Quarantine Home
Old people, children and animals
Quarantine
1B, Basil Chambers
65 High Street
Manchester
England
M4 1FS

Quarantine was established in 1998 by directors Richard Gregory and Renny O’Shea with designer Simon Banham. We make original theatre, performance and public events with and about the people who are in it. Whatever form it takes, our work begins and ends with the people in the room. Over the last 20 years, we've collaborated with a shifting constellation of artists, performers and people who've never done anything like this before. Our work seeks to create the circumstances for a conversation between strangers...

Old people, children and animals

Old people, children and animals brought together 18 performers – 5 in their sixties and seventies, 3 teenagers, 2 four-year olds and 8 animals.

Why we made Old people, children and animals 

With Old people, children and animals we aimed to continue to develop a number of recurrent areas of enquiry for Quarantine. We wanted to explore questions about responsibility – not only with those close to us, but also around our role in civil society.  In a theatrical context, we wanted to look at how audience and performers share responsibility for the performance itself. And of course, we wanted to challenge the theatrical axiom that we should “never work with children or animals” and through that the idea that there are groups of people who should be excluded from theatre-making.

How we made it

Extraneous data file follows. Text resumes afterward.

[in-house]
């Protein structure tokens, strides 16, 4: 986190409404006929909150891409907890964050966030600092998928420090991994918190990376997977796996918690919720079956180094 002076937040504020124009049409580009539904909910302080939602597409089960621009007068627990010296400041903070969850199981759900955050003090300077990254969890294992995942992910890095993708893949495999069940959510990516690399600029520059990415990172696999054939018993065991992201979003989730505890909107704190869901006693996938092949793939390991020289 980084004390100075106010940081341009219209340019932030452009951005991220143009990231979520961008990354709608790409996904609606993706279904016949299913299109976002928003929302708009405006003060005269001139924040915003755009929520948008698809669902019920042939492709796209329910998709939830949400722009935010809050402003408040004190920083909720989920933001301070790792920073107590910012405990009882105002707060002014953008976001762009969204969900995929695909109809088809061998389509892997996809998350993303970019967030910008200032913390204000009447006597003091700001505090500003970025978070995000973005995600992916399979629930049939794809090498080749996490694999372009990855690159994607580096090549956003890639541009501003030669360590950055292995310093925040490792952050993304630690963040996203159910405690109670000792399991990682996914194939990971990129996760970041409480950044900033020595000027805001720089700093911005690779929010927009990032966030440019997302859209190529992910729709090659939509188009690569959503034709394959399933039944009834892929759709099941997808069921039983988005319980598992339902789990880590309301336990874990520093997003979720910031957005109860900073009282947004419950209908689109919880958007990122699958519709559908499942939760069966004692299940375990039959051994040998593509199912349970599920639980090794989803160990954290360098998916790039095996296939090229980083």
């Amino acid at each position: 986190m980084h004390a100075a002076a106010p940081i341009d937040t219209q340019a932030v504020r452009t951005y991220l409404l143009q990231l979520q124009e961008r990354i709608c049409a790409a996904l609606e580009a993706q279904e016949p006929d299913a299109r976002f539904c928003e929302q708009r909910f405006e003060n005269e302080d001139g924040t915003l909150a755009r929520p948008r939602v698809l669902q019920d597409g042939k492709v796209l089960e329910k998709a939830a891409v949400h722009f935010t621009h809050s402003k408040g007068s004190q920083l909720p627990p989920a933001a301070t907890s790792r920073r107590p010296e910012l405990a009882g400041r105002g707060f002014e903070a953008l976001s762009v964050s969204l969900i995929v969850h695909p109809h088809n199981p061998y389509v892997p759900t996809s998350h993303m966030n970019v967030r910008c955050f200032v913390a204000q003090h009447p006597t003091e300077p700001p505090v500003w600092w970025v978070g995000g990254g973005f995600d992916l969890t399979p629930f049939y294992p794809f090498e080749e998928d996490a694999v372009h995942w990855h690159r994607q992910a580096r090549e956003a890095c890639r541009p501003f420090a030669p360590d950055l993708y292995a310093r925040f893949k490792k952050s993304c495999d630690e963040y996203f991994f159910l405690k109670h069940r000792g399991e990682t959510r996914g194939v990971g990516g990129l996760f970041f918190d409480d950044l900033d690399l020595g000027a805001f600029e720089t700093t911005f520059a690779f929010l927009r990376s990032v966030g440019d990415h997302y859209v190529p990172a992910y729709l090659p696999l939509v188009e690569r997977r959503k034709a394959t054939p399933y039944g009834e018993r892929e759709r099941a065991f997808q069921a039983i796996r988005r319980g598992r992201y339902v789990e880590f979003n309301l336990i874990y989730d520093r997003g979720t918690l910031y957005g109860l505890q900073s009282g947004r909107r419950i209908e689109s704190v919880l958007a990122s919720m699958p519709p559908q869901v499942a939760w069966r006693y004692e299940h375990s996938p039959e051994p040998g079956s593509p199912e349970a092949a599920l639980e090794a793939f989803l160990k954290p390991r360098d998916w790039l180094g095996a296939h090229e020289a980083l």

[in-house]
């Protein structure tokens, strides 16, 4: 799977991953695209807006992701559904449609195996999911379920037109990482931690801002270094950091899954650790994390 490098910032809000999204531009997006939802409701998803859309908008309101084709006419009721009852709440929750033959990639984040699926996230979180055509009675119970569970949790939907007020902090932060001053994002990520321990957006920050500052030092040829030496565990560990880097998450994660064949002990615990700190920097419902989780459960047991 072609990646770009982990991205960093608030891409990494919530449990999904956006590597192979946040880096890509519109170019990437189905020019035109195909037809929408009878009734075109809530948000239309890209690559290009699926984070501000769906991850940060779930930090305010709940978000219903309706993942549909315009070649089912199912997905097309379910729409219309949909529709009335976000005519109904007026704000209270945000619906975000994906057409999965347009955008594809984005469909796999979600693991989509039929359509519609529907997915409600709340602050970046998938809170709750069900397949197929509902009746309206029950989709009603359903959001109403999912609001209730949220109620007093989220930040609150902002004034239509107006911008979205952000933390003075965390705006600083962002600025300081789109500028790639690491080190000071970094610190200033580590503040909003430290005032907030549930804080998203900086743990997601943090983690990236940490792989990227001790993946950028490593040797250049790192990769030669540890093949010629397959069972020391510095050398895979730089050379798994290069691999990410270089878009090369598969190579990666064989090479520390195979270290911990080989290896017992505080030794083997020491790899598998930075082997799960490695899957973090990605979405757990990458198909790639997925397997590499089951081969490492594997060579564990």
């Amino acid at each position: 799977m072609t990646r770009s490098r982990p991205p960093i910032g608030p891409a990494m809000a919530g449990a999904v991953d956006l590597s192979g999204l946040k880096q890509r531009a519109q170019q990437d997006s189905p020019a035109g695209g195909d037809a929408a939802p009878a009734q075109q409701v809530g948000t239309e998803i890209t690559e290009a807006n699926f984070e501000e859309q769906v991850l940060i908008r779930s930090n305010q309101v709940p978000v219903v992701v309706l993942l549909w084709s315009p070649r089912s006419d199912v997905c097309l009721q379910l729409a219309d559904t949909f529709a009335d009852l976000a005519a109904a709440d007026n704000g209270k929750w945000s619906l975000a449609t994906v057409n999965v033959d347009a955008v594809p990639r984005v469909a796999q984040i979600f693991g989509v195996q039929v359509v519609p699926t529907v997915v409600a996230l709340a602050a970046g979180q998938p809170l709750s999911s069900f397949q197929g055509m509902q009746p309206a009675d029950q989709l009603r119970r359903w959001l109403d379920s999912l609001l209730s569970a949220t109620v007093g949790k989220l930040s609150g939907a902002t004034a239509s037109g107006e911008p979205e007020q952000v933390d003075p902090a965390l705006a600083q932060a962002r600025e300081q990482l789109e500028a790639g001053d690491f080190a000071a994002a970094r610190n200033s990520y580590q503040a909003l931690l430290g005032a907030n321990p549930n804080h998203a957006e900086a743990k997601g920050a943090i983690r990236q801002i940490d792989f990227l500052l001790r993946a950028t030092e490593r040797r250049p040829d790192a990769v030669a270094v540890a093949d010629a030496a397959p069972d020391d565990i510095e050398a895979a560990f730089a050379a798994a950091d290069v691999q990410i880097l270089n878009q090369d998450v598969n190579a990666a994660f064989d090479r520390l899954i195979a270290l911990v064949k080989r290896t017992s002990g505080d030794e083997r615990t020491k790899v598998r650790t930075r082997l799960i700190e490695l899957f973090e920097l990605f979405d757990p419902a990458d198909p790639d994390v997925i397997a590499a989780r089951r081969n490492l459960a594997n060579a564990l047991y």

We recruited performers for Old people, children and animals through a series of contrasting visits to unsigned band nights and tea dances. We found four women over sixty who dance and three teenage girls in a metal band. Later we added two four year old girls(accompanied by their mothers), a jazz musician also in his sixties, plus 7 white rabbits and the inimitable Betty the parrot, through an animal acting agency.  

The process of making Old people, children and animals was much more difficult than we had imagined and looking back the show was a mixed success. We struggled to find material and ended up resorting to formula so that, although perhaps there were some interesting sections, thought-provoking juxtapositions and even the odd beautiful theatrical moment, the piece as a whole was never entirely satisfying. It gave us considerable food for thought about the risks we always take, but have somehow grown used to, in Quarantine’s work. For the performers there were many positives in spite of the difficulties of the process for the creative team. Audiences and critics responded warmly to the warmth and generosity of the show. 

“What will you do with my story?” one of the performers asks a man in the front row. “Treasure it,” comes the reply. 

(Alfred Hickling, The Guardian)

Resources available

  • Press
  • DVD
  • Article: Never work with children and animals: risk, mistake and the real in performance by Lourdes Orozco
A show in which people who don't fit the frame of showbiz stardom - the old people and children of the title - talk not about their social problems, but about the joy and sadness, poetry and philosophy of their lives ... a unique and delightful form of theatre that sits right on the cutting-edge of debate about what we mean by performance... Joyce McMillan, The Scotsman

Credits and performance details

Created with and performed by: Chloe Baines, Xyla Genovese-King, Bill Glasgow, Brenda Hickey, Maia McCarthy-Dupuy, Norma Raynes, Emma Royle, Sarah Royle, Maureen Stirpe, Kay Titterington.
Girl on film: Kendall Beckett

Director Richard Gregory; design Simon Banham; writer Sonia Hughes; choreographer Jane Mason; lighting designer Mike Brookes; sound designer Greg Akehurst; filmmakers Ruth Cross and Michael Clements; production Nick Millar and Greg Akehurst; assistant director Gareth Nicholls; stage manager Caroline Stanton.

Production details

Old people, children and animals was a co-production with Contact and Tramway, supported by Arts Council England, the Lankelly Chase Foundation and the Granada Foundation. It was performed at Contact in Manchester and Tramway in Glasgow in June 2008.

Notebook